In 1975, shortly after the imposition of the Indian Emergency, a bench of 5 judges was hastily assembled, and presided over by Chief Justice A.N. Ray to determine the degree to which amendments installed by the government of Indira Gandhi were restricted by the Basic Structure theory. On 10 and 11 November, the team of civil libertarian barristers – led by Palkhivala – continuously argued against the Union government's application for reconsideration of the Kesavananda decision. Some of the judges accepted his argument on the very first day, the others on the next; by the end of the second day, the Chief Justice was reduced to a minority of one. On the morning of 12 November, Chief Justice Ray tersely pronounced that the bench was dissolved, and the judges rose. In effect, the doctrine was applied to the 39th Amendment of 1975, which attempted, among other provisions, to pass legislative judgment over the 1971 election of Indira Gandhi.
Seven years later, in Minerva Mills Ltd. v. Union of India, [(1980) 3 SCC 625], Palkhivala successfully moved the bench to declare that clause (4) of Article 368 of the Constitution which excludes judicial review of constitutional amendments was unconstitutional.
Defender of Rights
Not only did Nani Palkhivala interpret the constitution as a message of intent but also saw it as a social mandate with a moral dimension. As he later stated in the Privy Purse case Madhav Rao Jivaji Rao Scindia vs Union of India, (1971) 1 SCC 85]: "The survival of our democracy and the unity and integrity of the nation depend upon the realisation that constitutional morality is no less essential than constitutional legality. Dharma (righteousness; sense of public duty or virtue) lives in the hearts of public men; when it dies there, no Constitution, no law, no amendment, can save it."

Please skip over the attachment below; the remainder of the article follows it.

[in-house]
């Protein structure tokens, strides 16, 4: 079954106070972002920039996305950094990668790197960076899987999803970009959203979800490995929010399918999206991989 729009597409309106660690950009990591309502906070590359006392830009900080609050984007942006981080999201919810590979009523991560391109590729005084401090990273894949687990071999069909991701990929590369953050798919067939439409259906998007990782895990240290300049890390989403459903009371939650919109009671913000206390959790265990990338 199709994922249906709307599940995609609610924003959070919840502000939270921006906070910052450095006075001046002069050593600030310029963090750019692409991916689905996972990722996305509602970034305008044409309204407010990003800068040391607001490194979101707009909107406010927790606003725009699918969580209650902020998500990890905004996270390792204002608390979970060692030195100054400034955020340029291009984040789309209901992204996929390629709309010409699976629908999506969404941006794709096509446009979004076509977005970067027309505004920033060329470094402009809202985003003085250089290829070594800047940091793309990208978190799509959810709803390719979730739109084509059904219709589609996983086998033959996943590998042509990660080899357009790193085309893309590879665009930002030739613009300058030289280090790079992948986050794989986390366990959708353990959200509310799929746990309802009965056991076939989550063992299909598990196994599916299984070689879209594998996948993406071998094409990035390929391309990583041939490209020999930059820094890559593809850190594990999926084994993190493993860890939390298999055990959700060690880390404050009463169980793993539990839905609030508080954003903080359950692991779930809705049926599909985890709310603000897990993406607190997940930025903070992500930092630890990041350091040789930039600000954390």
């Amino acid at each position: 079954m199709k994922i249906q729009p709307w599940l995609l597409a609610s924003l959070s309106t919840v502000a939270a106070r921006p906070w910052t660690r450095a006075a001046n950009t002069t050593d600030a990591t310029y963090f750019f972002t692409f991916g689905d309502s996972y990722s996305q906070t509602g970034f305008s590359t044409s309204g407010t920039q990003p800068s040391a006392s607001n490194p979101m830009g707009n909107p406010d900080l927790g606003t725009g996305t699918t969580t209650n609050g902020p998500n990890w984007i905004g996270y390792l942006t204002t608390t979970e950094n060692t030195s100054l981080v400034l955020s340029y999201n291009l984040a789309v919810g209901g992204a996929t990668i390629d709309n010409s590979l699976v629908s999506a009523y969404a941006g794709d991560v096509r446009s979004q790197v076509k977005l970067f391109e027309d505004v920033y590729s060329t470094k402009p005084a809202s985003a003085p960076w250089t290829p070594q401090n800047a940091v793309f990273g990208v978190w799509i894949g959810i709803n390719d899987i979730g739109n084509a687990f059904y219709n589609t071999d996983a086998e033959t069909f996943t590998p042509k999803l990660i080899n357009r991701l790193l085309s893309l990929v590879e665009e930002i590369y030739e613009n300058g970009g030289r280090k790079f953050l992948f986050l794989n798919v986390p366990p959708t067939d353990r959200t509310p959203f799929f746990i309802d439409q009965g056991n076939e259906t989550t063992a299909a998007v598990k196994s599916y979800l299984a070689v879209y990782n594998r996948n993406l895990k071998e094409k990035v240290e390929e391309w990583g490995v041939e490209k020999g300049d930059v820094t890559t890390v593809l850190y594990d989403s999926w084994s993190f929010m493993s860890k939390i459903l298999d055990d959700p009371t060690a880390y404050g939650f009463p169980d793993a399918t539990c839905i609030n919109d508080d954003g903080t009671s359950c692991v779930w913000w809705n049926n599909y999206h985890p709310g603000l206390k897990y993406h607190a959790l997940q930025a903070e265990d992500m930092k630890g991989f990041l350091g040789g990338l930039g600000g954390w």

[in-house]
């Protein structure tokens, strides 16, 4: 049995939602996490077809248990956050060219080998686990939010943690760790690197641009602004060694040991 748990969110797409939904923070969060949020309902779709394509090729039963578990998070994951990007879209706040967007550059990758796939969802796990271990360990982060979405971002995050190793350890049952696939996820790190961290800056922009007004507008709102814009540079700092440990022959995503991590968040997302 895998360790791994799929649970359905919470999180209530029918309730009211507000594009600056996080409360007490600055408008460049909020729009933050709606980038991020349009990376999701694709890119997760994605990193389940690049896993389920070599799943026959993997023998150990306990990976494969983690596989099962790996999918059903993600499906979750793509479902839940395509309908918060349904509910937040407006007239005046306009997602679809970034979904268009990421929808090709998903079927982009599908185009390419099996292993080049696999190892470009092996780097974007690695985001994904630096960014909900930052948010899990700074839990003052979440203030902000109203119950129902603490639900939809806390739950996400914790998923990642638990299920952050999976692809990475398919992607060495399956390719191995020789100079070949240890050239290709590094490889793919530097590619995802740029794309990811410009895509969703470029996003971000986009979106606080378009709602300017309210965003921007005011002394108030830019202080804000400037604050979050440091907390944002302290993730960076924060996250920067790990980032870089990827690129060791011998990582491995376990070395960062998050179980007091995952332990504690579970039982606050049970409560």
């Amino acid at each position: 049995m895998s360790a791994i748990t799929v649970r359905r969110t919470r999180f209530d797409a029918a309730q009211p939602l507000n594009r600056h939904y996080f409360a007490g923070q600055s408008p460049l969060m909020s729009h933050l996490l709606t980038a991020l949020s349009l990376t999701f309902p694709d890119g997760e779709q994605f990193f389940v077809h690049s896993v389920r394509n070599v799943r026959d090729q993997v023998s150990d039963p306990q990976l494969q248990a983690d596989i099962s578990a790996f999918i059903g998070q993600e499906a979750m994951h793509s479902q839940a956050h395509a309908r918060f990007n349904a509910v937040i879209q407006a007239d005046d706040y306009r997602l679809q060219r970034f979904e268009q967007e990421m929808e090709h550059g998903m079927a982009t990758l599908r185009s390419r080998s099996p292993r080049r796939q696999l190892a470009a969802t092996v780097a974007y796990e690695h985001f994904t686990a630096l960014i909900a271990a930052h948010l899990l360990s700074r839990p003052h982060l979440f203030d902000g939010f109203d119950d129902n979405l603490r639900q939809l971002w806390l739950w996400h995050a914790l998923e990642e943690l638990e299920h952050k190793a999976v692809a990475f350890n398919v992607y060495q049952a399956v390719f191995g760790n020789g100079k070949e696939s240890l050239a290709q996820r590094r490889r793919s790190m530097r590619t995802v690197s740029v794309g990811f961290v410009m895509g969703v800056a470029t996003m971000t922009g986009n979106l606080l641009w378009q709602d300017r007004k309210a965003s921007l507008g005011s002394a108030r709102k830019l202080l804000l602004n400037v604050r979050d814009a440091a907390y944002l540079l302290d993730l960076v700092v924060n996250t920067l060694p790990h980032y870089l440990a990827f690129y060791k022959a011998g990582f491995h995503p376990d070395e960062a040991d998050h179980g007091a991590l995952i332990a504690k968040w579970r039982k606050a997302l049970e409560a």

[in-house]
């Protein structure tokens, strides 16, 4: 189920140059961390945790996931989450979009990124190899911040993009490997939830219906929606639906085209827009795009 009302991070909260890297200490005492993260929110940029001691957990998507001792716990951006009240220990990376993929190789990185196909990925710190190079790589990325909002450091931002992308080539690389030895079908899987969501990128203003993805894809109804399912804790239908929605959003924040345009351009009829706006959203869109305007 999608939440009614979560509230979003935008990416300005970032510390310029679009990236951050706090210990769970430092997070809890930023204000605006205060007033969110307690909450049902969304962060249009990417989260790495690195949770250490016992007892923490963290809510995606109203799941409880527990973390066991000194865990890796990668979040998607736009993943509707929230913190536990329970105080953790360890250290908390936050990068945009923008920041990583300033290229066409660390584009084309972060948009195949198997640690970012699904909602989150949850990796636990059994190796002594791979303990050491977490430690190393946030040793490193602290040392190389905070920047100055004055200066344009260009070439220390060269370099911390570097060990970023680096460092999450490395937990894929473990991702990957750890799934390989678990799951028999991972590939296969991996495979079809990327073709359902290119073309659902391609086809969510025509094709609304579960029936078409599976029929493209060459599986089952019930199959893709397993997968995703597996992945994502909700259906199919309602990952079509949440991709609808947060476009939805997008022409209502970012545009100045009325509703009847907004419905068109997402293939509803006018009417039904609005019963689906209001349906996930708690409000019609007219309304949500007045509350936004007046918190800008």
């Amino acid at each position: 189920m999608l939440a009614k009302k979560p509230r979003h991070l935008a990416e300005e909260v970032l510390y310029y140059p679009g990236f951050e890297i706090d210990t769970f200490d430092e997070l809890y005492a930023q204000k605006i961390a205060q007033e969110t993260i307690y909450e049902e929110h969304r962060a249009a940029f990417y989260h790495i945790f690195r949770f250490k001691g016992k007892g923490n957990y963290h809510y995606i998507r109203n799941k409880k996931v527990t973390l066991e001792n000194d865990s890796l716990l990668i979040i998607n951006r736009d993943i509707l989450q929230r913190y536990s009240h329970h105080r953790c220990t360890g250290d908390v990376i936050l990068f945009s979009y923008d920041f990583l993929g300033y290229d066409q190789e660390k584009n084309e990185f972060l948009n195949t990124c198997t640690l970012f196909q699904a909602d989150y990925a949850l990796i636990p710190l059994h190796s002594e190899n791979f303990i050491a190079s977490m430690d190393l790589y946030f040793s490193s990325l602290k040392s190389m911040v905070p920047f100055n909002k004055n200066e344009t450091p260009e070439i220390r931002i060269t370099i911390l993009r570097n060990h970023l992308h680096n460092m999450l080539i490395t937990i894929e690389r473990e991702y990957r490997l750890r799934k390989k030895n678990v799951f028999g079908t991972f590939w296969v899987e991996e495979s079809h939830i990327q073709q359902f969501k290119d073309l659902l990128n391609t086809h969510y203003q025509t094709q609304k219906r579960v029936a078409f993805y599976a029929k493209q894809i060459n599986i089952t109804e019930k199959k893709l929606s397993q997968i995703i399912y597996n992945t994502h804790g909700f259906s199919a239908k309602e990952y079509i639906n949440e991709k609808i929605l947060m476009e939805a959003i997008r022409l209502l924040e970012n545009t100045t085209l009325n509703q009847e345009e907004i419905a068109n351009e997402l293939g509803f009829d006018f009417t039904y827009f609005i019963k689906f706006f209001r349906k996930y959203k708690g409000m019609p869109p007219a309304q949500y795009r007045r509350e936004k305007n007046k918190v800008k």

He was a strong proponent of the rights of freedom of expression and freedom of the press. In an attempt to stifle dissenting opinion, the central government imposed import controls on newsprint in 1972. In the case before the Supreme Court [Bennett Coleman & Co. vs Union of India, (1972) 2 SCC 788], Palkhivala argued that newsprint was more than just a general commodity: "Newsprint does not stand on the same footing as steel. Steel will yield products of steel. Newsprint will manifest whatever is thought of by man."
In the 1970s, state legislation (education is a subject covered by the Concurrent list in the Seventh Schedule of the Indian Constitution – i.e., both central and state governments can legislate on it) was increasingly encroaching on the rights of minority educational institutions which are protected by articles in the Indian constitution. In a landmark case [Ahmedabad St. Xavier's College Society vs. State of Gujarat, (1974) 1 SCC 717], Palkhivala argued that the extant right of a state government to administer an academic institution did not extend to a right to maladminister. The majority of the nine-judge bench upheld his contention, significantly strengthening the rights of the minorities.